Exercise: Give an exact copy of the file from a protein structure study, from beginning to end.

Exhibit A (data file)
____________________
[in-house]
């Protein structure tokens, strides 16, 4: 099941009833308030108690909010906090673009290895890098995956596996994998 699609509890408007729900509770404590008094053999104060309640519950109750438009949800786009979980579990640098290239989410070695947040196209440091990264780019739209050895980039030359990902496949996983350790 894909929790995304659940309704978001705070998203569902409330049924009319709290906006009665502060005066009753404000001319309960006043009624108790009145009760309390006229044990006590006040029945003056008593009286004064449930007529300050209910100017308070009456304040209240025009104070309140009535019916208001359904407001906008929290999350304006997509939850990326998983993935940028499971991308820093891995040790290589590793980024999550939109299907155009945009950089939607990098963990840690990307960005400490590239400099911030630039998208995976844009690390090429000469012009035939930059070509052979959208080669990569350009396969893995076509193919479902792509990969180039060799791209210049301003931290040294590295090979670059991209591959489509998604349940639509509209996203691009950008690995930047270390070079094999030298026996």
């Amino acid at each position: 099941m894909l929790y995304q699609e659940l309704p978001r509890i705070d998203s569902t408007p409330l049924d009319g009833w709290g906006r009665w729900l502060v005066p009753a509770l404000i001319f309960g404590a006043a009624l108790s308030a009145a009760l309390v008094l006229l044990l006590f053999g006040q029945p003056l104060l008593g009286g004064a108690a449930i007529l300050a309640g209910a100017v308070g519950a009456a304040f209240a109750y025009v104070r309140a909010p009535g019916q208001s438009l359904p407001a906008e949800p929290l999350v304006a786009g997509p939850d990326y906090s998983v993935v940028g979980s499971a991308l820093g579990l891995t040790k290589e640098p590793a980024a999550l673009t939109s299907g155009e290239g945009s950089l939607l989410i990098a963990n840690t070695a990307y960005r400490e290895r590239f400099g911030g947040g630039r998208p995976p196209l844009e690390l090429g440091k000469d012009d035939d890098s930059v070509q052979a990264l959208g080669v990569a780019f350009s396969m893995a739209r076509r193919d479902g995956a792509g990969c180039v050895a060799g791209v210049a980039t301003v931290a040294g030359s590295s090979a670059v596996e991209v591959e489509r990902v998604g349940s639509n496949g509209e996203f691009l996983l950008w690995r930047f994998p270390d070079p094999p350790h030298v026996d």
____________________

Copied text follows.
[in-house]
């Protein structure tokens, strides 16, 4: 099941009833308030108690909010906090673009290895890098995956596996994998 699609509890408007729900509770404590008094053999104060309640519950109750438009949800786009979980579990640098290239989410070695947040196209440091990264780019739209050895980039030359990902496949996983350790 894909929790995304659940309704978001705070998203569902409330049924009319709290906006009665502060005066009753404000001319309960006043009624108790009145009760309390006229044990006590006040029945003056008593009286004064449930007529300050209910100017308070009456304040209240025009104070309140009535019916208001359904407001906008929290999350304006997509939850990326998983993935940028499971991308820093891995040790290589590793980024999550939109299907155009945009950089939607990098963990840690990307960005400490590239400099911030630039998208995976844009690390090429000469012009035939930059070509052979959208080669990569350009396969893995076509193919479902792509990969180039060799791209210049301003931290040294590295090979670059991209591959489509998604349940639509509209996203691009950008690995930047270390070079094999030298026996």
């Amino acid at each position: 099941m894909l929790y995304q699609e659940l309704p978001r509890i705070d998203s569902t408007p409330l049924d009319g009833w709290g906006r009665w729900l502060v005066p009753a509770l404000i001319f309960g404590a006043a009624l108790s308030a009145a009760l309390v008094l006229l044990l006590f053999g006040q029945p003056l104060l008593g009286g004064a108690a449930i007529l300050a309640g209910a100017v308070g519950a009456a304040f209240a109750y025009v104070r309140a909010p009535g019916q208001s438009l359904p407001a906008e949800p929290l999350v304006a786009g997509p939850d990326y906090s998983v993935v940028g979980s499971a991308l820093g579990l891995t040790k290589e640098p590793a980024a999550l673009t939109s299907g155009e290239g945009s950089l939607l989410i990098a963990n840690t070695a990307y960005r400490e290895r590239f400099g911030g947040g630039r998208p995976p196209l844009e690390l090429g440091k000469d012009d035939d890098s930059v070509q052979a990264l959208g080669v990569a780019f350009s396969m893995a739209r076509r193919d479902g995956a792509g990969c180039v050895a060799g791209v210049a980039t301003v931290a040294g030359s590295s090979a670059v596996e991209v591959e489509r990902v998604g349940s639509n496949g509209e996203f691009l996983l950008w690995r930047f994998p270390d070079p094999p350790h030298v026996d």